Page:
One last humorous note, which I mentioned previously on facebook. Have you ever been working in a spreadsheet program, entering a function into cell B2 that depends on cell D7? Everything is fine unless the content of cell D7 also depends on the value in cell B2... then you get what's known as a recursion error. The functions can't be solved because they each depend on the other, so you end up stuck inside an infinite loop (B2's value leads to D7's which leads to B2's which leads to D7's which leads to...). The OPERA result depends (rather heavily) on GPS timing and position signals. But GPS depends on relativity, and relativity, in turn, depends on the speed of light being constant for all observers (that means neutrinos, too). But if the OPERA result is correct, then the neutrinos have traveled faster than the speed of light, contradicting relativity. If your result contradicts the possibility of your result, how can it be your result?

I've heard a lot of good scientists weigh in on this result and its potential consequences. One real (rather philosophical) question remains. Does this mean the end of physics is looming? Hardly. This is science - doing experiments, drawing conclusions, testing those conclusions with more experiments. Overturning long-held (and often dearly loved) hypotheses is part of the deal, so long as it's done right. Time will tell if this is one of those instances... and won't it be great to know you were there when it happened?

The OPERA Collaboraton: T. Adam, N. Agafonova, A. Aleksandrov, O. Altinok, P. Alvarez Sanchez, S. Aoki, A. Ariga, T. Ariga, D. Autiero, A. Badertscher, A. Ben Dhahbi, A. Bertolin, C. Bozza, T. Brugiére, F. Brunet, G. Brunetti, S. Buontempo, F. Cavanna, A. Cazes, L. Chaussard, M. Chernyavskiy, V. Chiarella, A. Chukanov, G. Colosimo, M. Crespi, N. D'Ambrosios, Y. Déclais, P. del Amo Sanchez, G. De Lellis, M. De Serio, F. Di Capua, F. Cavanna, A. Di Crescenzo, D. Di Ferdinando, N. Di Marco, S. Dmitrievsky, M. Dracos, D. Duchesneau, S. Dusini, J. Ebert, I. Eftimiopolous, O. Egorov, A. Ereditato, L. S. Esposito, J. Favier, T. Ferber, R. A. Fini, T. Fukuda, A. Garfagnini, G. Giacomelli, C. Girerd, M. Giorgini, M. Giovannozzi, J. Goldberga, C. Göllnitz, L. Goncharova, Y. Gornushkin, G. Grella, F. Griantia, E. Gschewentner, C. Guerin, A. M. Guler, C. Gustavino, K. Hamada, T. Hara, M. Hierholzer, A. Hollnagel, M. Ieva, H. Ishida, K. Ishiguro, K. Jakovcic, C. Jollet, M. Jones, F. Juget, M. Kamiscioglu, J. Kawada, S. H. Kim, M. Kimura, N. Kitagawa, B. Klicek, J. Knuesel, K. Kodama, M. Komatsu, U. Kose, I. Kreslo, C. Lazzaro, J. Lenkeit, A. Ljubicic, A. Longhin, A. Malgin, G. Mandrioli, J. Marteau, T. Matsuo, N. Mauri, A. Mazzoni, E. Medinaceli, F. Meisel, A. Meregaglia, P. Migliozzi, S. Mikado, D. Missiaen, K. Morishima, U. Moser, M. T. Muciaccia, N. Naganawa, T. Naka, M. Nakamura, T. Nakano, Y. Nakatsuka, D. Naumov, V. Nikitina, S. Ogawa, N. Okateva, A. Olchevsky, O. Palamara, A. Paoloni, B. D. Park, I. G. Park, A. Pastore, L. Patrizii, E. Pennacchio, H. Pessard, C. Pistillo, N. Polukhina, M. Pozzato, K. Pretzl, F. Pupilli, R. Rescigno, T. Roganova, H. Rokujo, G. Rosa, I. Rostovtseva, A. Rubbia, A. Russo, O. Sato, Y. Sato, A. Schembri, J. Schuler, L. Scotto Lavina, J. Serrano, A. Sheshukov, H. Shibuya, G. Shoziyoev, S. Simone, M. Sioli, C. Sirignano, G. Sirri, J. S. Song, M. Spinetti, N. Starkov, M. Stellacci, M. Stipcevic, T. Strauss, P. Strolin, S. Takahashi, M. Tenti, F. Terranova, I. Tezuka, V. Tioukov, P. Tolun, T. Tran, S. Tufanli, P. Vilain, M. Vladimirov, L. Votano, J. -L. Vuilleumier, G. Wilquet, B. Wonsak, J. Wurtz, C. S. Yoon, J. Yoshida, Y. Zaitsev, S. Zemskova, & A. Zghiche (2011). Measurement of the neutrino velocity with the OPERA detector in the CNGS beam arXiv arXiv: 1109.4897v1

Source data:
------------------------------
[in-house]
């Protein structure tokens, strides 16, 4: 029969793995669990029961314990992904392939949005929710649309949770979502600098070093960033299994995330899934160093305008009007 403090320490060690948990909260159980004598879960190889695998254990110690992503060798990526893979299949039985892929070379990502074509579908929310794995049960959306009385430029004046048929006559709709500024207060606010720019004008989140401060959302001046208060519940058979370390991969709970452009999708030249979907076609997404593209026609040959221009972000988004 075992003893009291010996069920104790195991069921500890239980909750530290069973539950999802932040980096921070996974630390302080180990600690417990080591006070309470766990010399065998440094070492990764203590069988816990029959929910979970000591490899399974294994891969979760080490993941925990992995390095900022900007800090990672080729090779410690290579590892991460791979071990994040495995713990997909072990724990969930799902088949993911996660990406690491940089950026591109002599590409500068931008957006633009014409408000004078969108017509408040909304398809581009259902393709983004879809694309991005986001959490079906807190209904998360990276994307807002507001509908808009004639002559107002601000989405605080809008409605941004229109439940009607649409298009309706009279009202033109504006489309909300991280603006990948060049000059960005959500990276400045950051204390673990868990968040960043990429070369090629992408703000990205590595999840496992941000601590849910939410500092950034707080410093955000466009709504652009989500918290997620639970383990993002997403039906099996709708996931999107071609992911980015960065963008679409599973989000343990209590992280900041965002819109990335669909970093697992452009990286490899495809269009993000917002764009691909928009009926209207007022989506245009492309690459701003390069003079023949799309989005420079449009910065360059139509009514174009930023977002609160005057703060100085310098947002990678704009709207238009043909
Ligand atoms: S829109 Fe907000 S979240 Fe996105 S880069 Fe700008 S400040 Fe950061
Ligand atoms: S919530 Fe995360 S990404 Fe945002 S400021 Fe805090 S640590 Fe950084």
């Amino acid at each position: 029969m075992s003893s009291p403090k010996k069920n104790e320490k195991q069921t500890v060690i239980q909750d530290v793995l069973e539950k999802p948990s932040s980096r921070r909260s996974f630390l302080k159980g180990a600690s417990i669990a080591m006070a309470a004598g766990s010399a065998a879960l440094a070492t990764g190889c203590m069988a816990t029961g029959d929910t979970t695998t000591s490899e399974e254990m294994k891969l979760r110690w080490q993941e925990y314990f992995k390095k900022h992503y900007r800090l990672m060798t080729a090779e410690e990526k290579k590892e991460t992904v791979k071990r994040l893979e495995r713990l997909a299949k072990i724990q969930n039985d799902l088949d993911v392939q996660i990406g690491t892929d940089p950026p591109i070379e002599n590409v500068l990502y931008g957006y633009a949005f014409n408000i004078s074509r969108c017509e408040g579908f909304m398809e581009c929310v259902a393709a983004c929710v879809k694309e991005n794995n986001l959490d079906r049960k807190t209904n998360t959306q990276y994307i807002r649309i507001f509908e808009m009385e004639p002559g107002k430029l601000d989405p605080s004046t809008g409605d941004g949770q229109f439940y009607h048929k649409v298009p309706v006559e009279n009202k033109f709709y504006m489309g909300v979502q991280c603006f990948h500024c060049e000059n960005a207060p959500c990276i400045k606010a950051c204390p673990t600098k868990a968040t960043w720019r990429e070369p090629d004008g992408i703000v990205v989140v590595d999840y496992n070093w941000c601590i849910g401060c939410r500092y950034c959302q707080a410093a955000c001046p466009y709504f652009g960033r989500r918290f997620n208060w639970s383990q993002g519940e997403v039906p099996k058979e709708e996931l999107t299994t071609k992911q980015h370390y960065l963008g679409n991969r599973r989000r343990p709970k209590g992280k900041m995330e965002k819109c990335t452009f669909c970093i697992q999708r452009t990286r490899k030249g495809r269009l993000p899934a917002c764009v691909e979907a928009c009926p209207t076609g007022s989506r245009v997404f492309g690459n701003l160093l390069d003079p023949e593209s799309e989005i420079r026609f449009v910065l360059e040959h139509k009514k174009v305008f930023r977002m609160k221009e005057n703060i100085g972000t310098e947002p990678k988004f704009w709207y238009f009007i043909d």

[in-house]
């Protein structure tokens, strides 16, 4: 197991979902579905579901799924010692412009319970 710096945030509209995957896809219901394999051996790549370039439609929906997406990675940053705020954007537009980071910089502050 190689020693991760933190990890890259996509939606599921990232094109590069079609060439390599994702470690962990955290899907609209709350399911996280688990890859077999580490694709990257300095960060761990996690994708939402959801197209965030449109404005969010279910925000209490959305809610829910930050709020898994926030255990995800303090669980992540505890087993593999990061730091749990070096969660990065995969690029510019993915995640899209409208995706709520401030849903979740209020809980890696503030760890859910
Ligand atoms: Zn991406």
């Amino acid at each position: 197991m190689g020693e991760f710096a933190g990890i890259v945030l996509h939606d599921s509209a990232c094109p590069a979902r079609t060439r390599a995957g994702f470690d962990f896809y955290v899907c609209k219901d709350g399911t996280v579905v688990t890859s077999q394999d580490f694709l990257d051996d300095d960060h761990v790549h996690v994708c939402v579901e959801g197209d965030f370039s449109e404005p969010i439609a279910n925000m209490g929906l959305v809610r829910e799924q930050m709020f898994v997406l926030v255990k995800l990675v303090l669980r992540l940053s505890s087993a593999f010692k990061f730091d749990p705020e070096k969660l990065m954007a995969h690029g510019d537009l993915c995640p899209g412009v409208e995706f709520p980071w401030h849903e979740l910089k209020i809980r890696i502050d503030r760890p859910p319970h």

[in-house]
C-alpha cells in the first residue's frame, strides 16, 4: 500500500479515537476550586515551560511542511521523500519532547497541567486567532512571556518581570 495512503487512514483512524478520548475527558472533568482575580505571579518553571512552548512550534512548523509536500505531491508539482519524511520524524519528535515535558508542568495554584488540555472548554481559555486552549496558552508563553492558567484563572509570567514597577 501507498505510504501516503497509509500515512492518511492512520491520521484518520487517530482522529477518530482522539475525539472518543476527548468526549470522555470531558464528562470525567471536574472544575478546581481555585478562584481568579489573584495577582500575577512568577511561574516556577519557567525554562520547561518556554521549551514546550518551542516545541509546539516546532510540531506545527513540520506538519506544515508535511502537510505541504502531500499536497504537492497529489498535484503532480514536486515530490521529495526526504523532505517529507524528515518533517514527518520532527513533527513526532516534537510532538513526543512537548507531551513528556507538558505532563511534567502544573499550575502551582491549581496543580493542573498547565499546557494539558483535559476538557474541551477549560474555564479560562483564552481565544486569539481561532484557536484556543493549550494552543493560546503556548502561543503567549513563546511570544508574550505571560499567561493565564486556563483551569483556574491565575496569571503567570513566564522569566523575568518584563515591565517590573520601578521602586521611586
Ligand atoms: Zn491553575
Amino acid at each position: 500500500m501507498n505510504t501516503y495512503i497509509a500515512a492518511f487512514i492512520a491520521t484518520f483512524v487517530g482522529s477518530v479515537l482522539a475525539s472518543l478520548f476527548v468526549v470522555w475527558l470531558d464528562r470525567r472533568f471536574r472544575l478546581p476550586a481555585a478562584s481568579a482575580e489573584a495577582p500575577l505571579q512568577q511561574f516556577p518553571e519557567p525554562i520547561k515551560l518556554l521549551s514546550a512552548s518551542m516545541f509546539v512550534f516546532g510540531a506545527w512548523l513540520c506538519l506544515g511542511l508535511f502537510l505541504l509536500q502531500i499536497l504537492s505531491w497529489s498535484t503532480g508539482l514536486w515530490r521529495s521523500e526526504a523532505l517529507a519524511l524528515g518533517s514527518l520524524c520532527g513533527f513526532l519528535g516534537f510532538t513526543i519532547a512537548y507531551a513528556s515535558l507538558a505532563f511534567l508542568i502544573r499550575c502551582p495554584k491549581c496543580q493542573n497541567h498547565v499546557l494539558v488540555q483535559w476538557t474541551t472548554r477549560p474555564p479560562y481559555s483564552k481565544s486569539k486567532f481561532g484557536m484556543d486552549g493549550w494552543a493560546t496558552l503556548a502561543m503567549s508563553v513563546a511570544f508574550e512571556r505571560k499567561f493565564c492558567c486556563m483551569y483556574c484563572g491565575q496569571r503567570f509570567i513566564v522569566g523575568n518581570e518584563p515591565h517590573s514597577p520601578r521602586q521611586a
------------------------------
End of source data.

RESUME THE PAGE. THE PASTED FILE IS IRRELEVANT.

1. Another good post from (it appears Chad beat me to it) here.

  2. That is a really good analysis of the paper (which I have not read) and description of how all the scientists I have talked to have reacted. I just want to link to xkcd to add a humorous example of a physicist dealing with ley people's reactions.

  3. nice blog !! i was looking for blogs related of Physics lab equipment . then i found this blog, this is really nice and interested to read. thanks to author for sharing this type of information.